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Thread: Sewage Basin

  1. #1

    Default Sewage Basin

    I am installing a basement bathroom. The builder had installed a sewage basin for me when he built the house. The shower drain, toilet and sink feed into 1 pipe that feeds into the basin. The pipe extend about 2/3 of the way into the basin.

    Should I cut the pipe as close to the side of the basin as possible or how far should it extend into the basin?

    Also, I will be running a 2" vent and 2" waste pipe out of the basin. I can not find a place to but the seals I need for the 2" pipes and the electrical seal. Any suggestions?

    Thanks, Gary

  2. #2

    Default

    2/3 penetration should be ok - as long as it's not so close to the opposing basin wall as to inhibit flow.

    Also, if I understand yr second question, you're saying you don't know how the vent and elec cords are sealed to the basin. The lid should have 2 x 2" holes (one for discharge and one for vent) and 1 x 3/4" hole for the cords. The lid should contain rubber grommets/gaskets that make the seal. Your builder might have put a totally sealed lid on it since it was going to lie idle.

    You might just need a new lid ($40) from any home center. It comes with all screws and gaskets.

  3. #3

    Default

    Thanks for the help.

    Is there a reason I don't want to cut the inlet pipe close to where it comes into the basin?

    How far into the basin does the vent pipe need to go?

    The basin cover the builder installed just has the 2 - 2" opening and the 1&3/4" electrical opening open with no seals. Would all basin covers have the screw downs in the same place?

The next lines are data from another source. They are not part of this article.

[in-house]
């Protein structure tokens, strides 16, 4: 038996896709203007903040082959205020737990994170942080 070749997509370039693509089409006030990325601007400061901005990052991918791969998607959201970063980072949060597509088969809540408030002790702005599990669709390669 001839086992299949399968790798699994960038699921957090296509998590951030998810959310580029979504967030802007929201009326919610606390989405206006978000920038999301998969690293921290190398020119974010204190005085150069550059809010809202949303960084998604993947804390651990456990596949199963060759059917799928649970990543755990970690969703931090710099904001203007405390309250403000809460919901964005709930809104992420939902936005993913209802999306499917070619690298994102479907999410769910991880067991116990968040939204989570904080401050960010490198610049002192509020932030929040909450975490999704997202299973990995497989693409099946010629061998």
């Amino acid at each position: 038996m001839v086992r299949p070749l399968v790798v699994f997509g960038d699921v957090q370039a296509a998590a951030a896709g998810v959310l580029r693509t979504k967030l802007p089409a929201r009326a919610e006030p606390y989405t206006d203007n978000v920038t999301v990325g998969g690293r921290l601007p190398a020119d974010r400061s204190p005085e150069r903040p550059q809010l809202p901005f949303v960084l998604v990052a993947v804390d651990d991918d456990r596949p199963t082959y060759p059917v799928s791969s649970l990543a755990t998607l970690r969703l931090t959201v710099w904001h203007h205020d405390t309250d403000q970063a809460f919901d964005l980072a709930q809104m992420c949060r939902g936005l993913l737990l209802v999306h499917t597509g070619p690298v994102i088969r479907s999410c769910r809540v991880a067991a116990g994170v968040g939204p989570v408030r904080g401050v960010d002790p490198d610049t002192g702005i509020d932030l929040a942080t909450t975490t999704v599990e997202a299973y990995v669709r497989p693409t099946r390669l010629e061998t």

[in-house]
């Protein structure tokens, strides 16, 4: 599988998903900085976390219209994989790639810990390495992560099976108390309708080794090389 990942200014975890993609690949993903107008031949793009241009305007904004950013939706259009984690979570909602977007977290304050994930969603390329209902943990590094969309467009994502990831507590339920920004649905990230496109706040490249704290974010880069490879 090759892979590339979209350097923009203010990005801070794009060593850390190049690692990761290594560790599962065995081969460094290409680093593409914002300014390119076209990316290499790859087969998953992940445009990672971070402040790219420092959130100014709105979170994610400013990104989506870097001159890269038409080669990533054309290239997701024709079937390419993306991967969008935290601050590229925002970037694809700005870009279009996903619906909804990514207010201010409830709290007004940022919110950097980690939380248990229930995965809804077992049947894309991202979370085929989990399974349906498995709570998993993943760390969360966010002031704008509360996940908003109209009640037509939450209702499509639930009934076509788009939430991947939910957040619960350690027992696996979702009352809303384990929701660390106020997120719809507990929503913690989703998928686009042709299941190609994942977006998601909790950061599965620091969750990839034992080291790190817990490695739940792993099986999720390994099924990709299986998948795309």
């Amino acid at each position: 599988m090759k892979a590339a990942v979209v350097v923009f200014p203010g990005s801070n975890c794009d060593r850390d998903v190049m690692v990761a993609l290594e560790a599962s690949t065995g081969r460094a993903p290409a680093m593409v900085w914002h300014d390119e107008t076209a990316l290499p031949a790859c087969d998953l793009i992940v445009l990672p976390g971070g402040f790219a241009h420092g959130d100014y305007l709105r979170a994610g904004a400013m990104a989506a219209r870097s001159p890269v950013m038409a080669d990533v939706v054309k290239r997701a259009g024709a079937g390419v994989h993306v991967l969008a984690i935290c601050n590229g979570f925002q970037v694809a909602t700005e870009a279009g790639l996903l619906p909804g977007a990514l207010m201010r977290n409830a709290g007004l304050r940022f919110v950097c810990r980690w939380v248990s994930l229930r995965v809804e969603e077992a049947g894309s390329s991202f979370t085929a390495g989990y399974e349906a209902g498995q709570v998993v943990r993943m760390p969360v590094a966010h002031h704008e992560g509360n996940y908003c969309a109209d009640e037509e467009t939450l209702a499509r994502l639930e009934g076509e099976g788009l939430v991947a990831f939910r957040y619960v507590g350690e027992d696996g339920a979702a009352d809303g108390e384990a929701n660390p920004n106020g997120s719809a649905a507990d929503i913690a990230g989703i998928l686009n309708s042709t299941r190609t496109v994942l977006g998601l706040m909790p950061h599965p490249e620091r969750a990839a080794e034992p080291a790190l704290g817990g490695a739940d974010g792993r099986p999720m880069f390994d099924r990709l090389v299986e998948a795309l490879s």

Thanks, Gary

  4. #4

    Default

    If the inlet is obstructing the discharge then go ahead and cut it. There's no reason it needs to project any further into the tank than a couple inches.

    The original lid should have had gaskets. They should be standard. If you don't want to get a new lid, you can buy gaskets at any HD or from plumbing supplier. Or, if the air space isn't that big, you can use rope caulk.

    If you do decide to get a new basin, then if the screw holes don't line up, just drill new ones. Airtight foam insulation is used between the lid and basin lips anyway, so the old holes will simply go unused and will not pose a problem.

    I just installed one of these in my basement, and instead of screwing, I used removable weather sealing caulk around the lip.

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